, 1930 all over India
as the Purna Swarajya Day.[xl
] On that day a
manifesto, prepared by Mahatma Gandhi and
adopted by the Congress Working Committee
should be read from every platform and accepted
by the people. The manifesto was a declaration of
independence, a pledge of loyalty to the Congress
and to the secret fight for India’s freedom.[xli
]
Gandhi submitted a charter of eleven
demands to the victory, telling him that if he
conceded them there would be no Civil
Disobedience Movement.[xlii
] On March 2, Gandhi
wrote a letter to Viceroy intimating him that if
satisfactory reforms were not conceded….”On the
11th
day of this month, I shall proceed to disregard
to provisions of the Salt Laws.”Viceroy’s response
Relation between Mahatma Gandhi and the Indian Congress: A Brief Study
Asian Journal of Multidisciplinary Studies, 4(11) October, 2016 35
was so disappointing that on March 4, Gandhi
stated that “On bended knees I asked for bread and
received a stone instead.[xliii
]” This statement may
be regarded as the beginning of the Civil
Disobedience Movement.
In the meantime, the Congress Working
Committee met at Sabarmati, from 14th
to 16th
February. In the option of the Working Committee,
Civil Disobedience should be initiated and
controlled by those who believed in non-violence
for the purpose of achieving Purna Swaraj as article
of faith and as the Congress contains in its
organization not merely such men and women but
also those who accept non-violence as a policy
essential in the existing circumstances in the
country. The Working Committee welcomed the
proposal of Mahatma Gandhi and authorized him
and those working with him who believed in non-
violence as an article of faith to the extent above
indicated, to state Civil Disobedience as and when
they desired and in the manner and to the extent
they decided.
Gandhi and Salt Satyagraha:
It was decided to launch the civil
disobedience Movement through the violation of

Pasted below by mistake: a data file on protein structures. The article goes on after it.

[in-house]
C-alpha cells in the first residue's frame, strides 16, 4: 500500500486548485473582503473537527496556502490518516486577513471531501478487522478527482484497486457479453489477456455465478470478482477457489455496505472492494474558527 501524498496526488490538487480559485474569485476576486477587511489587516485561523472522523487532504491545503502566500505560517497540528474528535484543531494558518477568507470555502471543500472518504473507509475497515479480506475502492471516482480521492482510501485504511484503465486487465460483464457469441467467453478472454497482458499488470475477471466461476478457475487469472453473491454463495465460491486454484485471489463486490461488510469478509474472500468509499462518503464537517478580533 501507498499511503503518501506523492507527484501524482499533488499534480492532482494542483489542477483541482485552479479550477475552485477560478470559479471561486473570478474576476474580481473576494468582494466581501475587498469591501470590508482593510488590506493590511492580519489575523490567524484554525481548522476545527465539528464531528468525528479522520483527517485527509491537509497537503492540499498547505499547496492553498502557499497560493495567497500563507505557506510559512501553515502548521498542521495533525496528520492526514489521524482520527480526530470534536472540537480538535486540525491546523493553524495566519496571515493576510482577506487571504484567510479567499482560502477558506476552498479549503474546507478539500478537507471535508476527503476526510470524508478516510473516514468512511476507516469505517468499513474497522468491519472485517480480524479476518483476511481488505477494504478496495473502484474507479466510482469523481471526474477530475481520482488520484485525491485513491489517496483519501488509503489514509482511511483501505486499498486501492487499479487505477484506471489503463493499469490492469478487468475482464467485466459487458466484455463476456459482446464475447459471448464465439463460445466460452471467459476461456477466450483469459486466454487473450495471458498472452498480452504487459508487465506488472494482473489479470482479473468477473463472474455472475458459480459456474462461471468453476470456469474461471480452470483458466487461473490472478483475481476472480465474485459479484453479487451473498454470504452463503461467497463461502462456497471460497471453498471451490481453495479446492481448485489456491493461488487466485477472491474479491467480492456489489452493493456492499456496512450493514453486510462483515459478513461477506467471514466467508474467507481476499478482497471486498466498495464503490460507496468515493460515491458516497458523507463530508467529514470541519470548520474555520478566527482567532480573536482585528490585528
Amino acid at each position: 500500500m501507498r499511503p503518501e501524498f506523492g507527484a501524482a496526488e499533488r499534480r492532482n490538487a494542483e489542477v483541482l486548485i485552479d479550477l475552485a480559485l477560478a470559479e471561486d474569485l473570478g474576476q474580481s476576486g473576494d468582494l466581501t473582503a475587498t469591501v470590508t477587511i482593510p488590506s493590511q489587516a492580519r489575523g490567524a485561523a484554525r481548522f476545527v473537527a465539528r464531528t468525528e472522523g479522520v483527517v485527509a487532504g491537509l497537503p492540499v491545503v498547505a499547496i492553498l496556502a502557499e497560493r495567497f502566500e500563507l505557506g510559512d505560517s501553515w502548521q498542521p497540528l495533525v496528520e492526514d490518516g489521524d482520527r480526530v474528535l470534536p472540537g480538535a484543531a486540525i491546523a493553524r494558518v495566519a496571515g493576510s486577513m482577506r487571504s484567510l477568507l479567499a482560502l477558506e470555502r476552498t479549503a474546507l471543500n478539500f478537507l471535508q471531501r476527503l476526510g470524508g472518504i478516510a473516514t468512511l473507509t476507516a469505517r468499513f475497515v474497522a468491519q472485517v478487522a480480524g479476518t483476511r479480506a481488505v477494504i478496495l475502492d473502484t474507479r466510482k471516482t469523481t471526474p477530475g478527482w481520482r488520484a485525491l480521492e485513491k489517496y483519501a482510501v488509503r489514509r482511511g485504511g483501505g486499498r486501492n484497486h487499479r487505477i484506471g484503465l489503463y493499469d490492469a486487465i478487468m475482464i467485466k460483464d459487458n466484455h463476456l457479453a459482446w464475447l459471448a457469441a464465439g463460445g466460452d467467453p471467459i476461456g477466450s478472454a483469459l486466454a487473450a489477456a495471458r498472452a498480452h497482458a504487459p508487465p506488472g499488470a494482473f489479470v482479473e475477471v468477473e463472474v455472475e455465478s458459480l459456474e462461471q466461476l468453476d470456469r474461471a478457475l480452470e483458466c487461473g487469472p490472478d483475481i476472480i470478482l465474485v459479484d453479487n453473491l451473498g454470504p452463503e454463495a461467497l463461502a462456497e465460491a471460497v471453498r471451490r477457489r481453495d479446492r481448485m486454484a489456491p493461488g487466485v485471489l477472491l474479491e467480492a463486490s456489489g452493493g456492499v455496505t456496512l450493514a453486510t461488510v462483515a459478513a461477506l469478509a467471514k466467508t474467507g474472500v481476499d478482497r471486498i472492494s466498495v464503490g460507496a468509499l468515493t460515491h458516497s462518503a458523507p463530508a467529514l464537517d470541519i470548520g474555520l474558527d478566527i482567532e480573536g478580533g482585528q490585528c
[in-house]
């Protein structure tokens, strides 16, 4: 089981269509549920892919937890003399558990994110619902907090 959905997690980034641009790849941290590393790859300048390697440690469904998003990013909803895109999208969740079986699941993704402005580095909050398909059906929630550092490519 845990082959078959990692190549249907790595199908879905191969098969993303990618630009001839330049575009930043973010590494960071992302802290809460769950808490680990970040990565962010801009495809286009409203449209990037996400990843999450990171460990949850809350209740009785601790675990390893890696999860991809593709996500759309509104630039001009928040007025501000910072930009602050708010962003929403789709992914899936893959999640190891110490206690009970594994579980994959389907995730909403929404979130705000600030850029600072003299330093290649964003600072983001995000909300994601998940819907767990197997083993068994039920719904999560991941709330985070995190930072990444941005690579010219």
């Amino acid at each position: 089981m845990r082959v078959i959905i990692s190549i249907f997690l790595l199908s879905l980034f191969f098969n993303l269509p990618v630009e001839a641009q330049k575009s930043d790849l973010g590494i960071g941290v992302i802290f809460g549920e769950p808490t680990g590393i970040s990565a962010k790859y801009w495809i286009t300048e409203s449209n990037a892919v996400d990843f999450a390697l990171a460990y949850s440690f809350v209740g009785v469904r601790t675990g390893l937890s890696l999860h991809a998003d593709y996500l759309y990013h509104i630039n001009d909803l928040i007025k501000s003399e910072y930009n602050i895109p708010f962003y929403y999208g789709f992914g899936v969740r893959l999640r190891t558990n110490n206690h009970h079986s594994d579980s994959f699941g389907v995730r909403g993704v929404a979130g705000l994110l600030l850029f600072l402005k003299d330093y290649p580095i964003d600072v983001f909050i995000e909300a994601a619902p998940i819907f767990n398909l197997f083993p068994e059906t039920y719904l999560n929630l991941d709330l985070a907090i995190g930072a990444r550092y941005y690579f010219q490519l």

the Salt Law.xliv
Gandhi embarked upon his 200
miles long journey to Dandi and on 6th
April in
1930, he began the salt Satyagraha by picking up a
lump of natural salt. It was a signal for the country
wide repetition of the same. [xlv
]
The arrest of Mahatma Gandhi on 4rth
May, also affected the movement in the province.
In his arrest, he advised that the campaign should
begin with general hartal followed by a prayerful
fast after which each place should start such civil
disobedience was locally possible.[xlvi
] In spite of
the ban on the Central Congress bodies, a loose
structure of All India Congress remained there to
guide the movement in the province. By a
resolution of the working Committee in Bombay
the Congress president could nominate on the eve
of his arrest a successor who could exercise the
powers normally belonging to the Committee.
Under these provision two leaders of this province
Sardui singh and Kitchlew were nominated as
Presidents.
The working committee of All India
Congress instructed the Provincial congress
Committee to start o Tax- campaign by non-
payment of specified taxes in certain provinces and
is further of the opinion that beginning should be
made by non-payment of land-tax in provinces
where the Ryotwari Land settlement prevailed such
as in Gujarat, Maharashtra, Karnataka, Andhra
Pradesh, Tamil Nadu and Punjab.The foreign cloth
Boycott Committee under the Chairmanship of
Gandhi and with the Mr. Jairamdas Daulatram as
the table and effective Secretary functioned
through the year and carried on ceaseless activity in
favour of the boycott.[xlvii
]
The most striking social reform and one
which only Congress Ministers attempted with
genuine ardor and on substantial states, says
Professor Coupland, “was prohibition’ [xlviii
] This
was a reform which Gandhi regarded as essential
for the self-purification and moral well-being of the
society. The Civil Disobedience Movement of
1930s led to a great intensification of prohibition
work and picketing of liquor shops became one of